There is no need to carefully compose photographs when taking 20 or 200 of them. This is not necessarily a good thing. Especially when 200 costs no more than taking 1; with 20 or 200, one of them is bound to be good. As a result, rather than summarizing a trip with a couple of dozen carefully curated and ordered shots, the conclusion of a trip now typically results in hundreds or thousands of photographs that are rarely, if ever, reviewed and possibly never even viewed again! Perhaps a handful, make it onto a Facebook, Twitter or Instagram posting.

Theme & Plot

The implicit theme for any customer experience story should at least be “this company provides good experiences”. In developing the rest of the story, the other elements should serve to support this theme. The plot for a customer experience depends on the specific type of business involved. For a theme park, the plot might be “a successful four day visit to Wallyworld”, whereas for a retailer, it might be “Manny finds the perfect shirt”.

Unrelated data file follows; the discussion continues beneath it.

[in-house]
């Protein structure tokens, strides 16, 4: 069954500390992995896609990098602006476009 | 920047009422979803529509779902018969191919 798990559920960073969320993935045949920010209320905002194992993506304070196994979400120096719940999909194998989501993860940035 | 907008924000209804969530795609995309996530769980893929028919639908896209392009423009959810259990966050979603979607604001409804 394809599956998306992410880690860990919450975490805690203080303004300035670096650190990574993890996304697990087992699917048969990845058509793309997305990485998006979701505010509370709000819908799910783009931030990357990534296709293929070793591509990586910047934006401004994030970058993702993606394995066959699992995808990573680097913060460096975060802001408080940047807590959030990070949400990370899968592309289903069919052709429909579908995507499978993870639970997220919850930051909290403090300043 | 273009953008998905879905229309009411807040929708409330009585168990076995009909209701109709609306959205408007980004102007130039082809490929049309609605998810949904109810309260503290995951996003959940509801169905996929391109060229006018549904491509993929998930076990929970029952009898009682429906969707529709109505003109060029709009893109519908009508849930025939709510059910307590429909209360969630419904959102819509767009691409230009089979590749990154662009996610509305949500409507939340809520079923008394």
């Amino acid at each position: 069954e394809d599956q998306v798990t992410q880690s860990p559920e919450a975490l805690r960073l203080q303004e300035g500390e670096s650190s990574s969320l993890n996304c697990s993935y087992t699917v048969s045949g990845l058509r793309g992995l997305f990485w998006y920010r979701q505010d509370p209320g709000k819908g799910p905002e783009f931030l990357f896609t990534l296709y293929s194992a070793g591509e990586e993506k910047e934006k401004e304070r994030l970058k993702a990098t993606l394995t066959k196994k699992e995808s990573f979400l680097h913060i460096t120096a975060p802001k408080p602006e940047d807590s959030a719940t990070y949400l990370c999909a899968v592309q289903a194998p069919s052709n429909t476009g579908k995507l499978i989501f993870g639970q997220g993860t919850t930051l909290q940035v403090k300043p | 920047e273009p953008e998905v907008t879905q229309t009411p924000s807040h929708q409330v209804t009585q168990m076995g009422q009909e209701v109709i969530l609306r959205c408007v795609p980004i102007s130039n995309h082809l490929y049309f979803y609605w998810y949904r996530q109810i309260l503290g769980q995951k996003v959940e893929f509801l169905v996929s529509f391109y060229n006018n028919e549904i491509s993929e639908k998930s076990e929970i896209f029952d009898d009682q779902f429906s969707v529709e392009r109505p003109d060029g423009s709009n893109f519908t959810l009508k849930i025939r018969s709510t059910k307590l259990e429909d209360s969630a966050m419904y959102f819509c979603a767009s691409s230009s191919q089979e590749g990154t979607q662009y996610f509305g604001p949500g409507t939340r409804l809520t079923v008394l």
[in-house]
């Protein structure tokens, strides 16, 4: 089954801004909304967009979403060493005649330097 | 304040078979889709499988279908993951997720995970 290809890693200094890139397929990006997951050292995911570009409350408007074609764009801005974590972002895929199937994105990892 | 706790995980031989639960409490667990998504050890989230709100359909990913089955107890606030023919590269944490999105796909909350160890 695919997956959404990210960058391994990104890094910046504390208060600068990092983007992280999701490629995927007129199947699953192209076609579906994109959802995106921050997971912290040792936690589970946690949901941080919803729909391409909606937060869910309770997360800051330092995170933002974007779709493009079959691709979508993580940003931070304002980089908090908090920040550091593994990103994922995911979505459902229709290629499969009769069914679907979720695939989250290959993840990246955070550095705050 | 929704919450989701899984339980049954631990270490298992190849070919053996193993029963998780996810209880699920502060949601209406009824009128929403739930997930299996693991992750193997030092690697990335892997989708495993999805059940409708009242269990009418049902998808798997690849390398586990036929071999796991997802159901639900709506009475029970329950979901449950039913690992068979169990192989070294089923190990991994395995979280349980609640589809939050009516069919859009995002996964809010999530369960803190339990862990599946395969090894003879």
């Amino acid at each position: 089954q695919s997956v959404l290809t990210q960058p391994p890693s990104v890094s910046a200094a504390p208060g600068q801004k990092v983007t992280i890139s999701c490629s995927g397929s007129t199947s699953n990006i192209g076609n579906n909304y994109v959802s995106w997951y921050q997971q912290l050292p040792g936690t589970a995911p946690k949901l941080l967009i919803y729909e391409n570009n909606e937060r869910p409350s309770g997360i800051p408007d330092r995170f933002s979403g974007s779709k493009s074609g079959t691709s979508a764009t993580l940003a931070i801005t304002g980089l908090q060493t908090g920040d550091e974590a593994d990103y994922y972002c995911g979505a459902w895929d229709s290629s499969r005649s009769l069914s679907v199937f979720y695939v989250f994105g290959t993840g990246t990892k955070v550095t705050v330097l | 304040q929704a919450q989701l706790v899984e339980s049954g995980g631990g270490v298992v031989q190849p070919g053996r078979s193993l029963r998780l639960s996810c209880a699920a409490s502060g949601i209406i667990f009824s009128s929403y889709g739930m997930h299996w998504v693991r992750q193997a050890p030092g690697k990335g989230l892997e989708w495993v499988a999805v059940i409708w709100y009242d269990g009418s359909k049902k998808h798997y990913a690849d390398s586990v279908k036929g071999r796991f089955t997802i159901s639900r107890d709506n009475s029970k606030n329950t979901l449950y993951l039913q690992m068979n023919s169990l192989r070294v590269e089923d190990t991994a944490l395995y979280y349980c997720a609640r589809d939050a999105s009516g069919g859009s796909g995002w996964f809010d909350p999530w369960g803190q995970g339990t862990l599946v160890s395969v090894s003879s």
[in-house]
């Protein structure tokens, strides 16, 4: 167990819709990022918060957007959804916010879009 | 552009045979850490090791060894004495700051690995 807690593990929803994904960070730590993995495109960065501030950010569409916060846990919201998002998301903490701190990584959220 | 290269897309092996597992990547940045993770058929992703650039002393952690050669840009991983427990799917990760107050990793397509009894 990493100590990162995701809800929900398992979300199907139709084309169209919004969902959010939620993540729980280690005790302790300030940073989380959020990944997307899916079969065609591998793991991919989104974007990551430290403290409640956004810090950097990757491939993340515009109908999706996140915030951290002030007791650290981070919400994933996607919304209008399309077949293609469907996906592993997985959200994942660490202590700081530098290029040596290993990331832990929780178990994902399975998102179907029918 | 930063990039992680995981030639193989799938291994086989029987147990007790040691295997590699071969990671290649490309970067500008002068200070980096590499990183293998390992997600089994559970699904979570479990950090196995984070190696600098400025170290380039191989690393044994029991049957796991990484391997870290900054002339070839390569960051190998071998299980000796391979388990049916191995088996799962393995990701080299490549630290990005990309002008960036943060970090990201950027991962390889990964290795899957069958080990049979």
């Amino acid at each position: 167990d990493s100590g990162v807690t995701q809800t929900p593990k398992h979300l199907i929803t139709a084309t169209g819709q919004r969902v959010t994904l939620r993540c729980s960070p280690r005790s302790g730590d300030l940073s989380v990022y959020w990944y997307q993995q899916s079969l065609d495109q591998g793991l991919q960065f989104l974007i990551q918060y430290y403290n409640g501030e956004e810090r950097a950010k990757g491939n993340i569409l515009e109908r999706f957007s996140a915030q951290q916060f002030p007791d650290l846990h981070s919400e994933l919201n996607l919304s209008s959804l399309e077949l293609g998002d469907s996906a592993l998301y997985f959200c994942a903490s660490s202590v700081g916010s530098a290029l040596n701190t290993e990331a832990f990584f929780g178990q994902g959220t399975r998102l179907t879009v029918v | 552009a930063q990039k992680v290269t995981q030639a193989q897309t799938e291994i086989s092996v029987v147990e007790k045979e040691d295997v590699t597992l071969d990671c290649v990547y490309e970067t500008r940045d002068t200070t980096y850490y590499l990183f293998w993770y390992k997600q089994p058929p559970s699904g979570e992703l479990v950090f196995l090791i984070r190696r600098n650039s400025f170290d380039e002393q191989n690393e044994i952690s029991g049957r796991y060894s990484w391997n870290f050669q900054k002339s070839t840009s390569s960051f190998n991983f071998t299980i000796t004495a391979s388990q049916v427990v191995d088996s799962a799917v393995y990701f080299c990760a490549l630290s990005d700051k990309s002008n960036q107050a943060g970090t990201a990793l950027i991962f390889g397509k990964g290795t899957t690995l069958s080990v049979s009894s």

The structure of a customer experience story tells what happened during the experience. Here, the company trying to help develop the customer’s story can provide great value by keeping track of what the customer has done, when they did it, who they did it with, etc. A theme park operator, for example, can help to remind the guest about which attractions they visited on which date. The operator might even supply automatically captured photographs of the guest during a log flume plunge or roller-coaster drop.


The customer is always the main character of his or her customer experience story but, usually, not the only one. Customers interact with business employees. In the travel and hospitality businesses, customers might also interact with other customers. With adequate “instrumentation”, businesses can discover and infer relationships between staff and customers or between customers and other customers. These characters, if important enough, can also be featured in the customer’s story.